The immigrant workforce in Germany

Formal and informal barriers to addressing skills deficits

Speckesser S |   | Migration Policy Institute | Oct 2013

Workforce development and further education have long been recognised as important means of achieving innovation, economic growth, and social cohesion in Germany.

The unique structure of the workforce development system guarantees that all principle stakeholders, including professional organisations and employers, are engaged in ensuring that these goals are achieved.

Thus, the private sector plays a strong role within a training and continuing education system that is otherwise entrenched in legislation and insitutionalised through publicly financed consultative institutions.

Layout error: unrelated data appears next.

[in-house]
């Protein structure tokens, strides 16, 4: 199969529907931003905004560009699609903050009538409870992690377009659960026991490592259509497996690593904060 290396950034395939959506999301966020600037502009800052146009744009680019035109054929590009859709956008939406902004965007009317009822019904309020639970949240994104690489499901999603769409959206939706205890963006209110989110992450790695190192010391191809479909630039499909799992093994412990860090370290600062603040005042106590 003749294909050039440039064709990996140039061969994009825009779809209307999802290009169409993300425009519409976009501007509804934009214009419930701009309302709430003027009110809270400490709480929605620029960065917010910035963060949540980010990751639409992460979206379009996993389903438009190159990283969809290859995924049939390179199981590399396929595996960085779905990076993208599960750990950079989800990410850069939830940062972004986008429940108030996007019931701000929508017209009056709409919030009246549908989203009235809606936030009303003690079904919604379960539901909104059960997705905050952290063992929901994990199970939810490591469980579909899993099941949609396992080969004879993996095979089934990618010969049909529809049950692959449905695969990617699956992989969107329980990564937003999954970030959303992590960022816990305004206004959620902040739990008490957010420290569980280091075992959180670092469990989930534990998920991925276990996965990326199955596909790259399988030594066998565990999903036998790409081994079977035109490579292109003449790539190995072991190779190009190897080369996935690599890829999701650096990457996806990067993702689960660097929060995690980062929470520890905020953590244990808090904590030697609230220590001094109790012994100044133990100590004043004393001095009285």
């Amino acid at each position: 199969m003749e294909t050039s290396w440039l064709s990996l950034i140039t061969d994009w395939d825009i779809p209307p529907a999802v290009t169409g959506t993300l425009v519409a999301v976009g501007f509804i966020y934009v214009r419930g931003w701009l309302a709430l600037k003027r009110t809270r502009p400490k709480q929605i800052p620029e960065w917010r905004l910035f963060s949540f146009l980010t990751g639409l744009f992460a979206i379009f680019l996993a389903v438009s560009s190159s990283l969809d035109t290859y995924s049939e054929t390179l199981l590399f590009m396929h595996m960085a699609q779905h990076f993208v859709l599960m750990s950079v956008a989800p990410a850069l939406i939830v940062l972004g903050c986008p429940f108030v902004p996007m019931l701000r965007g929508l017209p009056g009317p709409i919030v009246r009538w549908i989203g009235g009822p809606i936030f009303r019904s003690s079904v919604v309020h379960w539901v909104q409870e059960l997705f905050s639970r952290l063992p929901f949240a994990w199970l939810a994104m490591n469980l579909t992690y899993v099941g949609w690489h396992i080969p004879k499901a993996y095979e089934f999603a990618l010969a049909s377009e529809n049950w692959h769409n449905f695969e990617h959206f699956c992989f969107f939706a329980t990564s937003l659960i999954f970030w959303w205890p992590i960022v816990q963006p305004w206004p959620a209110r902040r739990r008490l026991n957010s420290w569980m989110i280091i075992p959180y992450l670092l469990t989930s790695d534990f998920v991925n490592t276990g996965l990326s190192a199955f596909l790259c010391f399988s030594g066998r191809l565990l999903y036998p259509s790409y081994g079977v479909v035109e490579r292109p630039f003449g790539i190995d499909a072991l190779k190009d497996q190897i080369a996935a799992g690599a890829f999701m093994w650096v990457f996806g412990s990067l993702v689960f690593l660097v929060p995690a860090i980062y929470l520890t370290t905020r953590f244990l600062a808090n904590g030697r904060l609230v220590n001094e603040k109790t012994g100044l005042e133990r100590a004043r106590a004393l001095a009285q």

The influence of employers and professional associations in Germany has produced specific barriers to immigrant participation in workforce development programmes, but has also created opportunities for greater immigrant participation.

This report analyses whether publicly-financed consultative institutions, employers, and professional associations are prepared to meet the needs of existing and future immigrant populations.

More specifically, it evaluates the accessibility of training programmes to immigrants, and the success of existing mainstream and targeted programmes in serving the skills needs of diverse populations and preparing them to meet labour market demands.